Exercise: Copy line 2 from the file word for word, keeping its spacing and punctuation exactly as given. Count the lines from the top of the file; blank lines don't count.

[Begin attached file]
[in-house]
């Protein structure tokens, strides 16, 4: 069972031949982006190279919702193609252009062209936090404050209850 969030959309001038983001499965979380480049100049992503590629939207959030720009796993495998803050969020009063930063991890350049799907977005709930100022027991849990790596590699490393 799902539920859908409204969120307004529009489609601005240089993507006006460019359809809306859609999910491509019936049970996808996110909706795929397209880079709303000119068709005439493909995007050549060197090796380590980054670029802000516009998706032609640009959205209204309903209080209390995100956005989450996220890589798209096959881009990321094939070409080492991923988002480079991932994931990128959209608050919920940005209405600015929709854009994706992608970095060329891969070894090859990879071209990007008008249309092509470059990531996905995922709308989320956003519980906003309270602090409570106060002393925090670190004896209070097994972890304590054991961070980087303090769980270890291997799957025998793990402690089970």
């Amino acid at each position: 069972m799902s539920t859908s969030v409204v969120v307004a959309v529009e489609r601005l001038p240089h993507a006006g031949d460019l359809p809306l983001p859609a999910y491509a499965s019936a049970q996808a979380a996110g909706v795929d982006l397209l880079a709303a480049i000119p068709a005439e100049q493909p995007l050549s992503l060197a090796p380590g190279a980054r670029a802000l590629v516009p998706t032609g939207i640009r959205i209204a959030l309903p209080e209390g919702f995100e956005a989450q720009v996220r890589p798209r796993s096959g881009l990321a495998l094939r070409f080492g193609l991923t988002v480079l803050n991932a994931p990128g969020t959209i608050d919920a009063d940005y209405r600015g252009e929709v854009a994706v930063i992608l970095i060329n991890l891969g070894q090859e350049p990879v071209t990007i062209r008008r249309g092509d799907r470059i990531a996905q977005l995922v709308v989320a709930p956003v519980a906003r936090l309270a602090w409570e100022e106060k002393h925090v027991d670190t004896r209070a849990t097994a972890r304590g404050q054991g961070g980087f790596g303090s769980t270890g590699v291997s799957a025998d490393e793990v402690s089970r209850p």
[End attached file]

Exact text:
């Protein structure tokens, strides 16, 4: 069972031949982006190279919702193609252009062209936090404050209850 969030959309001038983001499965979380480049100049992503590629939207959030720009796993495998803050969020009063930063991890350049799907977005709930100022027991849990790596590699490393 799902539920859908409204969120307004529009489609601005240089993507006006460019359809809306859609999910491509019936049970996808996110909706795929397209880079709303000119068709005439493909995007050549060197090796380590980054670029802000516009998706032609640009959205209204309903209080209390995100956005989450996220890589798209096959881009990321094939070409080492991923988002480079991932994931990128959209608050919920940005209405600015929709854009994706992608970095060329891969070894090859990879071209990007008008249309092509470059990531996905995922709308989320956003519980906003309270602090409570106060002393925090670190004896209070097994972890304590054991961070980087303090769980270890291997799957025998793990402690089970």